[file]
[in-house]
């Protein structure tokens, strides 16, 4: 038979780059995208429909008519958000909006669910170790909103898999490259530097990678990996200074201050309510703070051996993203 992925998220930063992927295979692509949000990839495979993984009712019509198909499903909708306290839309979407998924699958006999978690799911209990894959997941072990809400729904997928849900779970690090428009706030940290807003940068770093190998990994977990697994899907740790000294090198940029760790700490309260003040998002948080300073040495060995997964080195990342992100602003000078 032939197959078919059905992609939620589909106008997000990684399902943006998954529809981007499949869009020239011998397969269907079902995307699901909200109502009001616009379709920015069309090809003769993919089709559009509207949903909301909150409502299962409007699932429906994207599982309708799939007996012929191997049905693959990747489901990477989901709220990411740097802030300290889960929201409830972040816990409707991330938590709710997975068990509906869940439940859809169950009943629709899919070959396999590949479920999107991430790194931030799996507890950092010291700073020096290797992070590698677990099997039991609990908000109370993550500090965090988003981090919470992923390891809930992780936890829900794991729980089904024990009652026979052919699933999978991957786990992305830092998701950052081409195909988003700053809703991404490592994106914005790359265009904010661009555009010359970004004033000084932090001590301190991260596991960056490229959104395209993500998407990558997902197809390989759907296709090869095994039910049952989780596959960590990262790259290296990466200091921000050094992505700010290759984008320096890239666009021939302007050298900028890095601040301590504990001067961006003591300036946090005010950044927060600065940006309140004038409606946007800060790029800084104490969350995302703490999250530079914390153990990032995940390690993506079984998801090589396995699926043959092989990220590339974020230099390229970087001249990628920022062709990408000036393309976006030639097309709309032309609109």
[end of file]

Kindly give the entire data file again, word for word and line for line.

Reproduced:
[in-house]
């Protein structure tokens, strides 16, 4: 038979780059995208429909008519958000909006669910170790909103898999490259530097990678990996200074201050309510703070051996993203 992925998220930063992927295979692509949000990839495979993984009712019509198909499903909708306290839309979407998924699958006999978690799911209990894959997941072990809400729904997928849900779970690090428009706030940290807003940068770093190998990994977990697994899907740790000294090198940029760790700490309260003040998002948080300073040495060995997964080195990342992100602003000078 032939197959078919059905992609939620589909106008997000990684399902943006998954529809981007499949869009020239011998397969269907079902995307699901909200109502009001616009379709920015069309090809003769993919089709559009509207949903909301909150409502299962409007699932429906994207599982309708799939007996012929191997049905693959990747489901990477989901709220990411740097802030300290889960929201409830972040816990409707991330938590709710997975068990509906869940439940859809169950009943629709899919070959396999590949479920999107991430790194931030799996507890950092010291700073020096290797992070590698677990099997039991609990908000109370993550500090965090988003981090919470992923390891809930992780936890829900794991729980089904024990009652026979052919699933999978991957786990992305830092998701950052081409195909988003700053809703991404490592994106914005790359265009904010661009555009010359970004004033000084932090001590301190991260596991960056490229959104395209993500998407990558997902197809390989759907296709090869095994039910049952989780596959960590990262790259290296990466200091921000050094992505700010290759984008320096890239666009021939302007050298900028890095601040301590504990001067961006003591300036946090005010950044927060600065940006309140004038409606946007800060790029800084104490969350995302703490999250530079914390153990990032995940390690993506079984998801090589396995699926043959092989990220590339974020230099390229970087001249990628920022062709990408000036393309976006030639097309709309032309609109």